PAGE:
I am so fortunate to live where on any given day I can hook up with a friend and go for a ride. Not just any ride mind you but a ride that most people would spend a year planning and spend their hard-earned vacation time to do. All this in what I call my ‘back yard!’ Of course it’s a backyard necessitated by my job of testing ATVs and UTVs, and the products that go with them – but that’s another story I guess…
So it was that a good friend, Kenny and I had some time on our hand to explore an area where we had not gone before. That is always an exciting prospect and always an adventure!
The trail we chose did not let us down. It was a seldom-used trail that with only a couple distractions led us on an incredible 2-track journey. A journey that traversed side-hills, climbed some rather good distances through the aspens, dropped steeply into a distant stream and followed it to what was for us, a great lunch stop.
We continued exploring a few of the other side-trails in the area, one traveling tightly up through the dense aspens and pines, past a few mining relics, and along a ridge with those incredible views that bring people to the area. It was one of those trails that because it was ‘seldom used’ was almost completely free from the usual litter of beer cans and water bottles.
We had found a jewel of a trail for sure. It was with great expectations that we followed it onward and upward. What could be any better than this? Here was a 2-track trail with everything we could ask for. It was one of those trails where should we run across some liberal extreme environmentalist shouting how ATVs destroy the wilderness, we could poke them back in the chest, go toe-to-toe, nose-to-nose, and say, “Show me where the damage is? This trail is no different than any riding and hiking trails we’ve been on, and better than most!”
I spent a good many days of my life building hiking trails, including a connecting section of the famous Pacific Crest Trail. Even building a trail for hiker’s and horseback rider’s, the government’s requirements were that you needed to make enough clearance between trees and rocks and switchbacks that a sensible rider on an ATV could ride them without harm. That wasn’t their wording or intent, but my point is how big they required a simple hiking trail to be.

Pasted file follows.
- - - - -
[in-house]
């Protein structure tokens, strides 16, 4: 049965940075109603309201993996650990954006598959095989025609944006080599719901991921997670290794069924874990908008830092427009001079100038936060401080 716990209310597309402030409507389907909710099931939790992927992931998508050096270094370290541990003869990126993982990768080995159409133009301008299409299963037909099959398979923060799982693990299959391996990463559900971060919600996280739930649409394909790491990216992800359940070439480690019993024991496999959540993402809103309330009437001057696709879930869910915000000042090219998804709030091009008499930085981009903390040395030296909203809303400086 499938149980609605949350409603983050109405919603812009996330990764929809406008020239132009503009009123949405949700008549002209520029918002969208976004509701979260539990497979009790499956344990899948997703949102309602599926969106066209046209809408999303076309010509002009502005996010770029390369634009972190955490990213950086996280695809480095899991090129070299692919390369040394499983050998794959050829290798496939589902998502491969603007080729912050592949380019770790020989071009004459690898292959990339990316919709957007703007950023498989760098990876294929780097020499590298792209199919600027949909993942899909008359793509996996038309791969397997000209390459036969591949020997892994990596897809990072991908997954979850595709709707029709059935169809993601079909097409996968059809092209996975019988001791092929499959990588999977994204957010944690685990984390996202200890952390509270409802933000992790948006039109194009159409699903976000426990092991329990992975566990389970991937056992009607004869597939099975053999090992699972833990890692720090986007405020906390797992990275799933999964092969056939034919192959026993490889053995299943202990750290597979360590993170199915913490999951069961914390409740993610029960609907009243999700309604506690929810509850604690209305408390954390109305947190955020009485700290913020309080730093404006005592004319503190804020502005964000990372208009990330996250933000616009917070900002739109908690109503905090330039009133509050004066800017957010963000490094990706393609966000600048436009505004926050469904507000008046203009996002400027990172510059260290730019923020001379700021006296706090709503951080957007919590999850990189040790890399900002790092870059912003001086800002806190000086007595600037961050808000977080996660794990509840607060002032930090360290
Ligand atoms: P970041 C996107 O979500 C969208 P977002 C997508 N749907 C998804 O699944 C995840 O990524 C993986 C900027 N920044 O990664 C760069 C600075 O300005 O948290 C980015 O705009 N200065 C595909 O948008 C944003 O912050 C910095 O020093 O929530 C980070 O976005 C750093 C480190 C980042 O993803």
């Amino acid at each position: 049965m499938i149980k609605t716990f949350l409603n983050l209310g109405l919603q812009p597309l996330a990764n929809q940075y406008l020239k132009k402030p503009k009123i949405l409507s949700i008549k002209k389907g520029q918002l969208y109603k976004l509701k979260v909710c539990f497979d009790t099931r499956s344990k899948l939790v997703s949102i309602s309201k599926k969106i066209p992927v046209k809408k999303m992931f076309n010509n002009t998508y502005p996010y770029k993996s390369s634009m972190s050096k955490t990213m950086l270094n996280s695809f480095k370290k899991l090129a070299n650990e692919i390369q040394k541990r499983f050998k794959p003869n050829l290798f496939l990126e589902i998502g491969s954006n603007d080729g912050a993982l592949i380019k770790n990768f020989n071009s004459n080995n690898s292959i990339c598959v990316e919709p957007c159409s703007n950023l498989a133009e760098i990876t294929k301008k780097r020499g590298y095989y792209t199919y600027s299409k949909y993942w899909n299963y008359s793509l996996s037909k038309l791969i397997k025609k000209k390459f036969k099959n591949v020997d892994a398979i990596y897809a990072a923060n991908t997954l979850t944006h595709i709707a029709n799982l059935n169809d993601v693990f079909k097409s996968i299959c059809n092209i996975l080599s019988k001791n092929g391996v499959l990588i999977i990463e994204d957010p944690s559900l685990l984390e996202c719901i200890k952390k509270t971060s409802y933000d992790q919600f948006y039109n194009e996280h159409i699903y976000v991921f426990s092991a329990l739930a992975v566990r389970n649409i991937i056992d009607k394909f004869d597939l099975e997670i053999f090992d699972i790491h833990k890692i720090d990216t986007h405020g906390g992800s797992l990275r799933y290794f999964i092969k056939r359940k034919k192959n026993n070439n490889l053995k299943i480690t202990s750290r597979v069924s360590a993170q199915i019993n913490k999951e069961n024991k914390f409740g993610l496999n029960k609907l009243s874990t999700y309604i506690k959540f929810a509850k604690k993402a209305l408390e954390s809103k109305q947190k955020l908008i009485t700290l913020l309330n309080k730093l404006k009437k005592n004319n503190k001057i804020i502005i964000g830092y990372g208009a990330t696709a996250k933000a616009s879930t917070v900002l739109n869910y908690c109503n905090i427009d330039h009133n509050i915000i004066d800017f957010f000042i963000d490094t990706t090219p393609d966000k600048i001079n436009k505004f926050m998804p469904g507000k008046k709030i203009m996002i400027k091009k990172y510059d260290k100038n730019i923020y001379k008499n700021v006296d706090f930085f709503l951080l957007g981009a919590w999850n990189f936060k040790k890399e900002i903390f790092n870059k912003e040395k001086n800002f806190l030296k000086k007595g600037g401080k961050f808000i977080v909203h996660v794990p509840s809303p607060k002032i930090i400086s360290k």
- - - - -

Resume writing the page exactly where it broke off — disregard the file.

But I digress.
This was a great trail. One of my favorites. It was one of those trails that I feared telling anyone about because since it wasn’t marked a 50” trail I was sure if they knew about it, the ‘Wild Crowd’ would try to ride it in their 60”, long travel, race machines! And then it would be ruined. This great 2-track, scenic trail, free of trash and even tire damage from fast machines would be destroyed. Closed. Forever, thank you very much.
Wait a minute! What’s this? A gate? The trail’s closed from here on to motorized travel? Yikes! Look what they’ve done. Eeww, look what they’ve done! Ohhhh, look what they’ve all done….
It seems we had run upon a gate installed across the trail blocking it to all motorized forms of travel. In their effort to do that, the forest service had not just installed a gate and a sign, but also downed trees in an attempt to cover the trail and to hinder any possible circumnavigation around the gate. It was an ugly attempt to close what had been so far a perfect example of the perfect reason to leave these kinds of trails open for use by ATVs.
But it also seems that we weren’t the first to run across this seemingly newly installed deterrence. Someone else had been there prior and left their distaste for this closure by leaving an even uglier reminder of the type of people that come to ride these trails. The people that seem to either unwittingly or uncaringly help to bring about these trail closures in the first place.
Suddenly Kenny and I were looking at each other and wondering what shocked and irritated us more, the forest service’s closure of this incredible trail for what seemed like no reason, or the distasteful reminder of the people we are classified with as ‘trail riders’ or ‘ATVers!’
It would all make at least some sense if the trail defecators were there first and then the trail was closed. But this was more of a case of ‘we’ll show you why this trail should be closed!’
I just don’t understand – any of it. Add it to the list I guess.